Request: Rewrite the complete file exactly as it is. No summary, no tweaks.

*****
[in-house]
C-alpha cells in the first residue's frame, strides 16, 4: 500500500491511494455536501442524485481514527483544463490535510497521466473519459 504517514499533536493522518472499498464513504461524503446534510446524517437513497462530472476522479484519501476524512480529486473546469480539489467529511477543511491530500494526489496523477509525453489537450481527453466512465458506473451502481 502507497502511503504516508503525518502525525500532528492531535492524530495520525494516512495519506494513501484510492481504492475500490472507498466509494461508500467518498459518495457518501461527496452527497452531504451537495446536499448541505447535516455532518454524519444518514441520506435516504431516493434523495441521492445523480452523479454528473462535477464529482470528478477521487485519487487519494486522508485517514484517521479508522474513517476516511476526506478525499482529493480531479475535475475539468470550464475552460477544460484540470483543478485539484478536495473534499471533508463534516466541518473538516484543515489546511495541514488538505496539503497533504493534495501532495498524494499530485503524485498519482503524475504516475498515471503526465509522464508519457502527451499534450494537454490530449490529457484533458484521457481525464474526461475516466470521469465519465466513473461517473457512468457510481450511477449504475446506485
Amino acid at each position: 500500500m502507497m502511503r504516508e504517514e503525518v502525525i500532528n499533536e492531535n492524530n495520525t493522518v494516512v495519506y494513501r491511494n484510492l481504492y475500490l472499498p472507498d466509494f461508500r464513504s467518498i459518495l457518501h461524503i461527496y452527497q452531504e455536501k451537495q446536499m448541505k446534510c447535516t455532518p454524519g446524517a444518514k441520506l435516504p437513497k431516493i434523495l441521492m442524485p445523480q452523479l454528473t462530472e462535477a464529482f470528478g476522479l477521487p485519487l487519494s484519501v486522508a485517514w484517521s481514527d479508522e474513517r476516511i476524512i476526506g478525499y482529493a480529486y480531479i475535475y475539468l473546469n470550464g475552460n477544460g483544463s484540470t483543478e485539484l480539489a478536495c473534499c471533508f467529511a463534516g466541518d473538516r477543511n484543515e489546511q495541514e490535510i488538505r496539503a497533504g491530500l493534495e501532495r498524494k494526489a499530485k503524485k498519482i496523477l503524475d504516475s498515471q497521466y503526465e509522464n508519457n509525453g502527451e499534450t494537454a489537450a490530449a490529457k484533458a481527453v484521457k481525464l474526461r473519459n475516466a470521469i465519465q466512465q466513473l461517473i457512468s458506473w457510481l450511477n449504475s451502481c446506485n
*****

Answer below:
[in-house]
C-alpha cells in the first residue's frame, strides 16, 4: 500500500491511494455536501442524485481514527483544463490535510497521466473519459 504517514499533536493522518472499498464513504461524503446534510446524517437513497462530472476522479484519501476524512480529486473546469480539489467529511477543511491530500494526489496523477509525453489537450481527453466512465458506473451502481 502507497502511503504516508503525518502525525500532528492531535492524530495520525494516512495519506494513501484510492481504492475500490472507498466509494461508500467518498459518495457518501461527496452527497452531504451537495446536499448541505447535516455532518454524519444518514441520506435516504431516493434523495441521492445523480452523479454528473462535477464529482470528478477521487485519487487519494486522508485517514484517521479508522474513517476516511476526506478525499482529493480531479475535475475539468470550464475552460477544460484540470483543478485539484478536495473534499471533508463534516466541518473538516484543515489546511495541514488538505496539503497533504493534495501532495498524494499530485503524485498519482503524475504516475498515471503526465509522464508519457502527451499534450494537454490530449490529457484533458484521457481525464474526461475516466470521469465519465466513473461517473457512468457510481450511477449504475446506485
Amino acid at each position: 500500500m502507497m502511503r504516508e504517514e503525518v502525525i500532528n499533536e492531535n492524530n495520525t493522518v494516512v495519506y494513501r491511494n484510492l481504492y475500490l472499498p472507498d466509494f461508500r464513504s467518498i459518495l457518501h461524503i461527496y452527497q452531504e455536501k451537495q446536499m448541505k446534510c447535516t455532518p454524519g446524517a444518514k441520506l435516504p437513497k431516493i434523495l441521492m442524485p445523480q452523479l454528473t462530472e462535477a464529482f470528478g476522479l477521487p485519487l487519494s484519501v486522508a485517514w484517521s481514527d479508522e474513517r476516511i476524512i476526506g478525499y482529493a480529486y480531479i475535475y475539468l473546469n470550464g475552460n477544460g483544463s484540470t483543478e485539484l480539489a478536495c473534499c471533508f467529511a463534516g466541518d473538516r477543511n484543515e489546511q495541514e490535510i488538505r496539503a497533504g491530500l493534495e501532495r498524494k494526489a499530485k503524485k498519482i496523477l503524475d504516475s498515471q497521466y503526465e509522464n508519457n509525453g502527451e499534450t494537454a489537450a490530449a490529457k484533458a481527453v484521457k481525464l474526461r473519459n475516466a470521469i465519465q466512465q466513473l461517473i457512468s458506473w457510481l450511477n449504475s451502481c446506485n